Wednesday, May 9, 2012

Pepperoni & eggs


It's growing on me.

Until last weekend I had never eaten an egg with pepperoni mixed into it. In fact, I rarely eat anything with pepperoni in it, on it, or even near it.

America's Number One pizza topping just doesn't do it for me. It never did.

But while going through a list of favorite childhood foods that friends helped me to compile recently, this one showed up under a category termed "comfort foods." It was passed along to me by my friend Joe and I must admit to being a little surprised by its inclusion. Joe and I are around the same age, have similar food tastes, and are proud products of the same social condition: Italian-American neighborhoods in Brooklyn.

And yet I had never heard of pepperoni & eggs, let alone tasted it.

"What is it about the combo that works?" Joe pondered in his notes. "Salt and sweet? Smooth and chewy? A mystery of life."

"Haven't had it in a while," my friend added. "Should do something about that."

Long story short, he didn't, but I did. I have prepared pepperoni & eggs twice since Saturday (aka Derby Day, at least this year), once for breakfast and once for lunch. To do this, I needed to go out and buy some pepperoni, which got me wondering whether I had even done such a thing before.

If you are a fan of the pepperoni then this has got to be a must-try. If you are not a fan, it might still be worth a one-off, as it is nothing if not filled with flavor.

Me? There's still enough of the spicy sliced stuff left in the fridge to make two, maybe three more servings. After that I'll decide whether Joe and I are on the same page with this "comfort food" of his.

I'm beginning to lean in that direction, but the morning line still shows even odds.

11 comments:

Anonymous said...

How can you not love pepperoni? Seriously?
I must try this. Eggs? Pepperoni? What's not to love?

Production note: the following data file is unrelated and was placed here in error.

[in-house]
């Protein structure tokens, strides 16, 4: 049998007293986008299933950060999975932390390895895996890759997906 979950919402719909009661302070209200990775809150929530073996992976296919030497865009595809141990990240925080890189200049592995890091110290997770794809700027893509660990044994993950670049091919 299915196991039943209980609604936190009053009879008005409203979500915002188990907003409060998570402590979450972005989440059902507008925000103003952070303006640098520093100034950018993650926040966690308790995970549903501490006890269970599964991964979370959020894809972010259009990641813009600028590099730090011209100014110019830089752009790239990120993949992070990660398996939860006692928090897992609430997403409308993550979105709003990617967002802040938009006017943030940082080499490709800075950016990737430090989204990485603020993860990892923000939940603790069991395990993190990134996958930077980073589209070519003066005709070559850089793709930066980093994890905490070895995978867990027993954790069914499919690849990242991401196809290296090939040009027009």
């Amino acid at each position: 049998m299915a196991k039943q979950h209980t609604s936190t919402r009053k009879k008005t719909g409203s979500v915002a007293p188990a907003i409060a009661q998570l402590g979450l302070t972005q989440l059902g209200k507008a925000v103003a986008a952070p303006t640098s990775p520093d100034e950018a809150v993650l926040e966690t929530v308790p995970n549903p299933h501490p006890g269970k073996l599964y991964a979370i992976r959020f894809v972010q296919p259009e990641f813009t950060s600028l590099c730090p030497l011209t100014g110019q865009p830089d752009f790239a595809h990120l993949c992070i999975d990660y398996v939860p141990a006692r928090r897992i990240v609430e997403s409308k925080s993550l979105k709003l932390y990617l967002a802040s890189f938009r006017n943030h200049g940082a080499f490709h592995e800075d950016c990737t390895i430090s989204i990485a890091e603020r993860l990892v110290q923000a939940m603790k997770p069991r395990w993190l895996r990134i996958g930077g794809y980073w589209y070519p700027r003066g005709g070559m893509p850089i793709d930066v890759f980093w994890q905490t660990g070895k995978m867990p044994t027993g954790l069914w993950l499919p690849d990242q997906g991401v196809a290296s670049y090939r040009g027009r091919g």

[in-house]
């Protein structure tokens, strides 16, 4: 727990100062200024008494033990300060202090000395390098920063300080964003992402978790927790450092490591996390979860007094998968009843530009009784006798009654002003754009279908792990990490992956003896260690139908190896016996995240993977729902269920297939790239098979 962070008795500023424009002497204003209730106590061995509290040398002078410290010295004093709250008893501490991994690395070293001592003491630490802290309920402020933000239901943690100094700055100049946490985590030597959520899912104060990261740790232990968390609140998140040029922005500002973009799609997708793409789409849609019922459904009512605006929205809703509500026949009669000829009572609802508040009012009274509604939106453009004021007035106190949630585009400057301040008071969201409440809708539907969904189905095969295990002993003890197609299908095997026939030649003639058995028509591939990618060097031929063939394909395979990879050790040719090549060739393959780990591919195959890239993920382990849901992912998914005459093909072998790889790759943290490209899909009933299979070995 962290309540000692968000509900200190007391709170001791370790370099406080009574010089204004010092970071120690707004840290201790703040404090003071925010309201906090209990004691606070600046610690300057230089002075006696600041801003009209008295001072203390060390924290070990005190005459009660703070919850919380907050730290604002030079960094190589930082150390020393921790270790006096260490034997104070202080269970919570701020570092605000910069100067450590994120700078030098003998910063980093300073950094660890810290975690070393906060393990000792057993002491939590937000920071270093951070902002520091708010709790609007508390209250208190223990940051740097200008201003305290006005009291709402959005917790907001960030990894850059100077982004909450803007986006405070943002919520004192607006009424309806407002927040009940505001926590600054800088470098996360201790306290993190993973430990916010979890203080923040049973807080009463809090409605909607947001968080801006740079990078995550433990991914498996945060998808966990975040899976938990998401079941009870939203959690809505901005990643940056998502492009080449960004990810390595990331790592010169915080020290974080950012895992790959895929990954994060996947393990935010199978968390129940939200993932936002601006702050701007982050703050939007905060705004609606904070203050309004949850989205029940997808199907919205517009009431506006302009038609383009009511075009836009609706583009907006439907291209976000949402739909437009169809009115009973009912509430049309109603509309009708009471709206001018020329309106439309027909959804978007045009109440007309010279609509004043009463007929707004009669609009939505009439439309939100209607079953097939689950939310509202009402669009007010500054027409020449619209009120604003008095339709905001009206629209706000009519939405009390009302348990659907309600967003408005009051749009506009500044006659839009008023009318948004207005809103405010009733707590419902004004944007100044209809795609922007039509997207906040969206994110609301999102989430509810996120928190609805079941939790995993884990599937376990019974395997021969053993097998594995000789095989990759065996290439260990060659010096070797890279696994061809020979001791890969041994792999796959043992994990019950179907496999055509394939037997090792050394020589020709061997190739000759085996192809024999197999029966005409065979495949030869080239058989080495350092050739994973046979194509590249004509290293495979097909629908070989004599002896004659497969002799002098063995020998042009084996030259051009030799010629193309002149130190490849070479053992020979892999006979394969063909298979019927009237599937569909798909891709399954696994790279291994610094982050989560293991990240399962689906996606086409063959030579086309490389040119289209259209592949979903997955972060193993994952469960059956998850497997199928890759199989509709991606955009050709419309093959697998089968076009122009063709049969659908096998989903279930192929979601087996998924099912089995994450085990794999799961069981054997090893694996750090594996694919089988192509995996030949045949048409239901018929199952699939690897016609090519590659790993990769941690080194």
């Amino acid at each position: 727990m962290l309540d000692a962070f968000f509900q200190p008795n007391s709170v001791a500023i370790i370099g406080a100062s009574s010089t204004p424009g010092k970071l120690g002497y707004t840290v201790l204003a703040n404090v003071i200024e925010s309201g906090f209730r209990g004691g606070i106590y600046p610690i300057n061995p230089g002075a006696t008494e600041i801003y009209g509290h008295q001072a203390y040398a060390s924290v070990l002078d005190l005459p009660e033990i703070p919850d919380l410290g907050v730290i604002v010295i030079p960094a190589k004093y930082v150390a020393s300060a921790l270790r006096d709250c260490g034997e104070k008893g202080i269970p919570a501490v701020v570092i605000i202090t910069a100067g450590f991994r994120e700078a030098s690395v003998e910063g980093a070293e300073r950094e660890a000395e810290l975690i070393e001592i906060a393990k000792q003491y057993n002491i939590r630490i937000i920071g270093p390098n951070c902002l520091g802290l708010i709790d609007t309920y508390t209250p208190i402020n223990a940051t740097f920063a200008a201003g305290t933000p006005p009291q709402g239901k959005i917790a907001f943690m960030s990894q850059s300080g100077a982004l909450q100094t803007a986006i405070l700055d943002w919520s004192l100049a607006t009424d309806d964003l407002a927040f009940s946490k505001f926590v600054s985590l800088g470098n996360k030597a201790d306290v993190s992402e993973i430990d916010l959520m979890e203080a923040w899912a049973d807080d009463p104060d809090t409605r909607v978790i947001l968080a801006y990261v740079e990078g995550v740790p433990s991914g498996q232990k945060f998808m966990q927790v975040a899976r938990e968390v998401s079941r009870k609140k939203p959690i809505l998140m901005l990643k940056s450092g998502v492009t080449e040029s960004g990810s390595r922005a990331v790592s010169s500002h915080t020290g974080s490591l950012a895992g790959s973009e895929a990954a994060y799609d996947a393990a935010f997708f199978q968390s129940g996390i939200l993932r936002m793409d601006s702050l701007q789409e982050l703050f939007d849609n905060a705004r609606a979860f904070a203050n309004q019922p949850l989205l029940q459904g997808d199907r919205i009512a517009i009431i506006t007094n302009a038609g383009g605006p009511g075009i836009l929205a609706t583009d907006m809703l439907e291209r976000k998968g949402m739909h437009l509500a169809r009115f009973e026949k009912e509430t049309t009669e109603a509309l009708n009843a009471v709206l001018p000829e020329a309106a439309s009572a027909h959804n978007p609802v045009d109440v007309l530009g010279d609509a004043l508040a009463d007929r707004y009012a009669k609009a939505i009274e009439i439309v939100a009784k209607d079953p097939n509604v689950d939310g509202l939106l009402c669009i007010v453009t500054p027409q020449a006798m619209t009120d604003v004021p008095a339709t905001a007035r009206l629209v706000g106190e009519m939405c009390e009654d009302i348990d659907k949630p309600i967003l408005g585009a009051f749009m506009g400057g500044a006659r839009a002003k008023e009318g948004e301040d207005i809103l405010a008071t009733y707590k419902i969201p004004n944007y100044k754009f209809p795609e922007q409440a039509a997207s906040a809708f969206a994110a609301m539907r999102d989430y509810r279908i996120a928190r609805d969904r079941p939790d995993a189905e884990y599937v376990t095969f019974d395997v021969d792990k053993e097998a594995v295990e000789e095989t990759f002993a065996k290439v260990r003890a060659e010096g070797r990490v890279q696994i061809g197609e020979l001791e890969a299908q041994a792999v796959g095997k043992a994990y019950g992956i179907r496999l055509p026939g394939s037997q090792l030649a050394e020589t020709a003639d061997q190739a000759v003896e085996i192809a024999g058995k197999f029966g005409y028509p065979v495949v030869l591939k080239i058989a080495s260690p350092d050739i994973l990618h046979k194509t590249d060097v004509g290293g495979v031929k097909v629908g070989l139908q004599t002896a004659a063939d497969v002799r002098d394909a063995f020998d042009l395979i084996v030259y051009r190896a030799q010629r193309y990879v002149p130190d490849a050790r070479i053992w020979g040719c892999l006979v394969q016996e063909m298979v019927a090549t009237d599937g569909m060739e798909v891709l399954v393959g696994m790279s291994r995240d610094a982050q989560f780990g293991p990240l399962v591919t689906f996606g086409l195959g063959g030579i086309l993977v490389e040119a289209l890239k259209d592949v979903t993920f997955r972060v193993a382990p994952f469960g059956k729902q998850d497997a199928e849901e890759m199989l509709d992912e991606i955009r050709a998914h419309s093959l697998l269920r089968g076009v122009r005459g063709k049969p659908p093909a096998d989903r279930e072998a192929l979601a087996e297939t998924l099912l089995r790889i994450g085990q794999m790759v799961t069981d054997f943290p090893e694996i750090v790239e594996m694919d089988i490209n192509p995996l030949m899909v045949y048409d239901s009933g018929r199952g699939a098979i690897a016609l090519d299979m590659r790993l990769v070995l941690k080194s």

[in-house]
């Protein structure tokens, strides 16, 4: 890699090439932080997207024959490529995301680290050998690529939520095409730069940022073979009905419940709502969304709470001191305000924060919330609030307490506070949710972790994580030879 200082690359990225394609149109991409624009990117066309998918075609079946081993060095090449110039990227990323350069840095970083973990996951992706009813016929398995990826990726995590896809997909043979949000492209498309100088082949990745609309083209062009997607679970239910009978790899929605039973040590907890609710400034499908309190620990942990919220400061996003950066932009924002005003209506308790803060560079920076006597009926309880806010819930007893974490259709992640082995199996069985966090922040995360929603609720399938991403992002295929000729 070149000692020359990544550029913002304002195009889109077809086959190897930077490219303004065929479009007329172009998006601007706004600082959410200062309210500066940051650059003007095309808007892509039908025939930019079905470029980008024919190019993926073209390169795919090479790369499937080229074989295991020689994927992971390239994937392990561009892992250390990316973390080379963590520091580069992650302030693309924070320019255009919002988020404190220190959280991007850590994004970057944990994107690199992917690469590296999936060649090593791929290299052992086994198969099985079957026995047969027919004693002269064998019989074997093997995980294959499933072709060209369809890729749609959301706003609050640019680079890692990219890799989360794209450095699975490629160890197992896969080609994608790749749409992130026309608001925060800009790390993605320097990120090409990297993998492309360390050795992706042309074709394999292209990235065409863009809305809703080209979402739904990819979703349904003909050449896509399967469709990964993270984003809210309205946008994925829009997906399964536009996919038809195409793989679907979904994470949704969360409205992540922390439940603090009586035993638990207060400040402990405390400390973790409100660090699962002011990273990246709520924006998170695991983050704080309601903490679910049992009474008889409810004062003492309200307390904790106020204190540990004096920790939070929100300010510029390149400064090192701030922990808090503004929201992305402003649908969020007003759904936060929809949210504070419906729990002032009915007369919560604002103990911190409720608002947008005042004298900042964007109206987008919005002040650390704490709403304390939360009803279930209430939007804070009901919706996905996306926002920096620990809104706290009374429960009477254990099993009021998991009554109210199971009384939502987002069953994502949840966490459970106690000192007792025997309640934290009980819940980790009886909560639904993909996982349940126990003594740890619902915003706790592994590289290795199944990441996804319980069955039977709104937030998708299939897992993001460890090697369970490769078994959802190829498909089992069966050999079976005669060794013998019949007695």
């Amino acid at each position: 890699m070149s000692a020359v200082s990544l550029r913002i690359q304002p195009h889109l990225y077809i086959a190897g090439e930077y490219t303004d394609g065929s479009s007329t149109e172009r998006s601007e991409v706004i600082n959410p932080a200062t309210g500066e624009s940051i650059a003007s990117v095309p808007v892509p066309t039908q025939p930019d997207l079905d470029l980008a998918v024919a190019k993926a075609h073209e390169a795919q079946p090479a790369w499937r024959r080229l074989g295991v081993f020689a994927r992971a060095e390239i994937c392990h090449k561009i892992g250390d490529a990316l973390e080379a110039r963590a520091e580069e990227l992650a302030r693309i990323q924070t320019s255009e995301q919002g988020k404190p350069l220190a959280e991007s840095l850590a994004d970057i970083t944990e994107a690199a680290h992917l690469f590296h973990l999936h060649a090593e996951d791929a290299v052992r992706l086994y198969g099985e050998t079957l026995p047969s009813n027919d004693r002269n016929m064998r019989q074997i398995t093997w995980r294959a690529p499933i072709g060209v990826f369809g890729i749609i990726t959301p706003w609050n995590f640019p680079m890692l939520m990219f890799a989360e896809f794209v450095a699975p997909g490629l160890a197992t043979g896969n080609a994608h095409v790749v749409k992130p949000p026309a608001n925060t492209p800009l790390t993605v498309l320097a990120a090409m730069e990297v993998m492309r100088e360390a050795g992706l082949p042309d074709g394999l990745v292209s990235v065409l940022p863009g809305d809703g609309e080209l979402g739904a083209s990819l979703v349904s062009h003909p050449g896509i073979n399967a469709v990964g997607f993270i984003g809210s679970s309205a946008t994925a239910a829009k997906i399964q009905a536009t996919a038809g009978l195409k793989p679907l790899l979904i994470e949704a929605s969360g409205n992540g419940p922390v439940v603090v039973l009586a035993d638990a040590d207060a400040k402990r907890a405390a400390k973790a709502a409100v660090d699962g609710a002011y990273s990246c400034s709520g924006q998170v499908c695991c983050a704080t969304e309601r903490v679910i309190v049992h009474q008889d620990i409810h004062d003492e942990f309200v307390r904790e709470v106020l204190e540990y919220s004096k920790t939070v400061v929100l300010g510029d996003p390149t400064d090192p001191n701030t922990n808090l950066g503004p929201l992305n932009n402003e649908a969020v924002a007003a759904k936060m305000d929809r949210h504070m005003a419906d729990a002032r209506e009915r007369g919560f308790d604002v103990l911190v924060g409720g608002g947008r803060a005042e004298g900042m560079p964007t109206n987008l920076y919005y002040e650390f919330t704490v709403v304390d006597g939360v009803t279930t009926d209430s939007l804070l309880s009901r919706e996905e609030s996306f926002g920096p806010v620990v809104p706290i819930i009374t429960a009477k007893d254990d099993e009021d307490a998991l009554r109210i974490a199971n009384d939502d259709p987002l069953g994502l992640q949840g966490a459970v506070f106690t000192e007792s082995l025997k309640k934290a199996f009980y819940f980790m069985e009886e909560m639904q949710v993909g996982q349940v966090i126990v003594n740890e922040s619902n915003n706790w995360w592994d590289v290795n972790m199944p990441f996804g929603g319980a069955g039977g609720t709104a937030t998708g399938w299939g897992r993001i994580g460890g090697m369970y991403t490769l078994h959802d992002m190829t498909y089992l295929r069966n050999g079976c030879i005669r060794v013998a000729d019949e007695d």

Fred said...

It's a really good dish when you have been drinking heavily. Then again, so is hot dogs and eggs when you have been drinking heavily. So that might say more about the drink than the dish.

Anonymous said...

Other great uses for pepperoni:
A nice slice on a Triscuit; on a warm bagel with soft, creamy muenster cheese; with a chunk of provolone; cut thick and tossed in your meat sauce; or just gnawned off the stick.

Bad uses for pepperoni: on pizza; as a replacement for any great, truly Italian salume; or sliced thin off those awful "sandwich sized" logs.

I take my nitrates seriously, you know...

Ciao Chow Linda said...

I've never tried that combo either, and I try to stay away from pepperoni, not because I don't like it, but because it's not good for me. But I have to say, I want to give this one a whirl at some point. Calories, cholesterol, nitrates - hush up.

Jeannie Tay said...

Pepperoni & eggs sounds delicious! Simple enough to cook up for breakfast huh!

Catherine said...

It certainly looks good to me. Once in a while I think it is worth it.
Nice to meet you and visit your blog. Catherine

Claudia said...

I like this. Love pepperoni - don't keep it in the house - because... I can eat a lot of pepperoni. I'm fussy about my choice of pepperoni (if you're going to eat a lot of fat - make it count!) Yes, the creamy and the spicy works for me.

cakeandanchovies said...

my grandfather from calabria ate hot peppers and scrambled eggs for breakfast,(not as gross looking as tomatoes and eggs which was also a favorite) it passed along to my father, and then to me - my kids love pepperoni and scrambled eggs- now you've given me an idea

love2dine said...

that sounds delicious i love pepperoni

kitchencounterculture121 said...

Totally brought me back to two things my mother used to make: salami and eggs (that specific Hebrew National Kosher salami) and Lebanon Bologna and eggs.

Anonymous said...

Perhaps Joe is going back to the old country's eating habits. When I used to ask my Italian-named patients what their parents or grandparents ate in the old country, they would mention bread, pasta, vegetables,fruit, some eggs, some cheese, sometimes fish. When I asked about meat, the answer used to come back like clockwork - "Twice a year, Christmas and Easter". The people who came to America were poor Italians - why would rich Italians ever want to leave?